1100 civil servants to move into CBD
More than 1000 government staff will work in central Christchurch by 2016, dispelling the notion of a ''doughnut effect'' in the city, Earthquake Recovery Minister Gerry Brownlee announced today.
Brownlee told a briefing in Christchurch that 1100 staff from 13 Government departments and agencies would work from three new privately owned commercial buildings, either in or on the edge of the Retail Precinct.
The precinct is south of Cathedral Square, bounded by High, Hereford and Lichfield streets and Oxford Tce.
Brownlee said the Government would spend $170 million on the leases for the three buildings for the next 20 years.
The buildings are:
- Grand Central (owned by Grand Central NZ Ltd). This will house the Ministry of Business, Innovation and Employment, Ministry of Social Development and Department of Conservation.
- Cashel Square Stage I (owned by Lichfield Holdings Ltd). This will house Statistics New Zealand, NZ Transport Agency, Department of Internal Affairs, Te Puni Kokiri, Commerce Commission, Human Rights Commission, Ministry of Pacific Island Affairs, Energy Efficiency and Conservation Authority, and Creative New Zealand.
- Cashel Square Stage II (owned by Lichfield Holdings Ltd). This will house Accident Compensation Corporation.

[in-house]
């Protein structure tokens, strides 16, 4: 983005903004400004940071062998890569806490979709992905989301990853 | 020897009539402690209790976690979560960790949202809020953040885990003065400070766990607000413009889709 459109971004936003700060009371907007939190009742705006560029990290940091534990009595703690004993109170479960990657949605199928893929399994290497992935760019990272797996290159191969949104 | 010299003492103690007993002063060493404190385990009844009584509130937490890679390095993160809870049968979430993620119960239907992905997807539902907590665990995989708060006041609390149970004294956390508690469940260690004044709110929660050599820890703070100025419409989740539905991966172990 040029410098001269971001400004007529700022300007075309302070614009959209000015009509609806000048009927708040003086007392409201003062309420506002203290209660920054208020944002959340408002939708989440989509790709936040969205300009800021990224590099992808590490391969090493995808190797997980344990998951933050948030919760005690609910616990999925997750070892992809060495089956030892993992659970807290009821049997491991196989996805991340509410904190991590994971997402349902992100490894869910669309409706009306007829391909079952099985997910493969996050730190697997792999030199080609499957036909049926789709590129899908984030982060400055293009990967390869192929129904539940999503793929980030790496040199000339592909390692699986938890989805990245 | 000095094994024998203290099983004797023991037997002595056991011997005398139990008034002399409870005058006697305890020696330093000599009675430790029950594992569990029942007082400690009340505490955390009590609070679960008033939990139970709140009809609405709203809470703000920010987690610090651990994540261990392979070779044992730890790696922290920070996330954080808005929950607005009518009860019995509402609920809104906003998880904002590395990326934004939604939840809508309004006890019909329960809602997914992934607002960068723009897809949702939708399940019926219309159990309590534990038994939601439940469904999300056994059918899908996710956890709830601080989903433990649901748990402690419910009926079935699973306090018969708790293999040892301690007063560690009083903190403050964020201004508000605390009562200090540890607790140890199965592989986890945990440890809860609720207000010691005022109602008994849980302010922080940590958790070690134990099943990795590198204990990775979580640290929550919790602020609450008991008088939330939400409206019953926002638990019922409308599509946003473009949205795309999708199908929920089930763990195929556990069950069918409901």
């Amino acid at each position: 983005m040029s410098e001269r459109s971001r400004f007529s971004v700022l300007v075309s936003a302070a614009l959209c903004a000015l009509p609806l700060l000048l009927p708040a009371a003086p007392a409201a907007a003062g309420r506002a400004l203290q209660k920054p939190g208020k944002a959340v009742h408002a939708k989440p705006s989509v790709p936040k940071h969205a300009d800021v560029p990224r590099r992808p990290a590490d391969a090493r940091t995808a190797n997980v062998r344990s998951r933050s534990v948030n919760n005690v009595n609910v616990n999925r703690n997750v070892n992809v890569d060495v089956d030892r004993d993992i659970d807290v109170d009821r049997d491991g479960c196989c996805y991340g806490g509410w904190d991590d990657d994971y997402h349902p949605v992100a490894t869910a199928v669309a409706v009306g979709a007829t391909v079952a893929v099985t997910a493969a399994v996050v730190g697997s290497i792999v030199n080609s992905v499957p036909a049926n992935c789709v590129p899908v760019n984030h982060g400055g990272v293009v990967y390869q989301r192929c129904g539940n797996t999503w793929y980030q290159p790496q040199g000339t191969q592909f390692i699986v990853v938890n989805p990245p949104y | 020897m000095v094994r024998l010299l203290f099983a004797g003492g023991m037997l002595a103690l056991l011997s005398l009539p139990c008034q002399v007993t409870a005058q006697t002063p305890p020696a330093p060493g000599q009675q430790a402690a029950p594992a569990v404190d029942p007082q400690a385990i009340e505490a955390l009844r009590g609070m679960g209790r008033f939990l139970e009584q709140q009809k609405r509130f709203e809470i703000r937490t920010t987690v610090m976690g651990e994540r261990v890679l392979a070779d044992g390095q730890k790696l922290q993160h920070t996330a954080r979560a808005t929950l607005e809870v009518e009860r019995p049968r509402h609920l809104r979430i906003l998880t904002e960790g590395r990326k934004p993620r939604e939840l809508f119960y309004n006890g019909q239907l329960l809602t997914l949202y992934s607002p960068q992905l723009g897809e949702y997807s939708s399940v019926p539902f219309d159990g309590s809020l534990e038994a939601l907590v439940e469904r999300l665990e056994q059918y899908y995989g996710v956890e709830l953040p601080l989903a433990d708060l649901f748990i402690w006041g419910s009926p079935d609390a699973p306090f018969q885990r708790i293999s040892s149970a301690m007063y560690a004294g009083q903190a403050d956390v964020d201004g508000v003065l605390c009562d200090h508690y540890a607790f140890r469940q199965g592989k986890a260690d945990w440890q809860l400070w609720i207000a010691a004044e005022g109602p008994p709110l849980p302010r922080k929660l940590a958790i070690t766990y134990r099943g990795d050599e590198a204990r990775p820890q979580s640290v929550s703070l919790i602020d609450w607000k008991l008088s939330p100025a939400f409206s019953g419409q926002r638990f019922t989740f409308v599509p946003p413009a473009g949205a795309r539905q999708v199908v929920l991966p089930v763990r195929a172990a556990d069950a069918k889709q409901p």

Inland Revenue already had 200 staff working in the Mid City Building above Ballantynes.
A fourth building had been earmarked in the Government's accommodation programme to provide space for the Ministry of Education, Ministry of Health, Housing NZ Corporation, and Fairway Resolution, Brownlee said.
All four buildings will have space for private tenants, retail spaces and car parking.
Bank of New Zealand will also take up tenancy in the Cashel Square Stage II development, basing about 200 staff there.
Said Brownlee: "With the recent private sector announcements of the Vodafone Building, Triangle Centre and UniMed Building, among numerous others, I have every confidence the vision of a compact, cohesive and busy Christchurch CBD will soon come to fruition.
''This is a significant commitment to the city's prosperity.''
Brownlee said the move would provide confidence to private investors in the CBD, while the government workers would provide a boost for shops and eateries.
Colliers property firm had predicted that within three years, about 10,000 people will be working within 300 metres of Christchurch's Retail Precinct, rising to 15,000 within four years, he said.
State Services Minister Dr Jonathan Coleman said the Crown would reduce its leased buildings from 17 to four as part of the project.
"This enables flexible working, with shared facilities and greater collaboration,'' Coleman said.
BNZ chief executive Anthony Healy said the bank looked forward to being a part of the central business community's ''exciting vision of a new Christchurch''.
Last month, visiting housing consultant and architect, Michael Bilsborough, said Christchurch risked becoming a "doughnut city" with an empty hole in the middle if more was not done to encourage businesses and residents back into the city centre.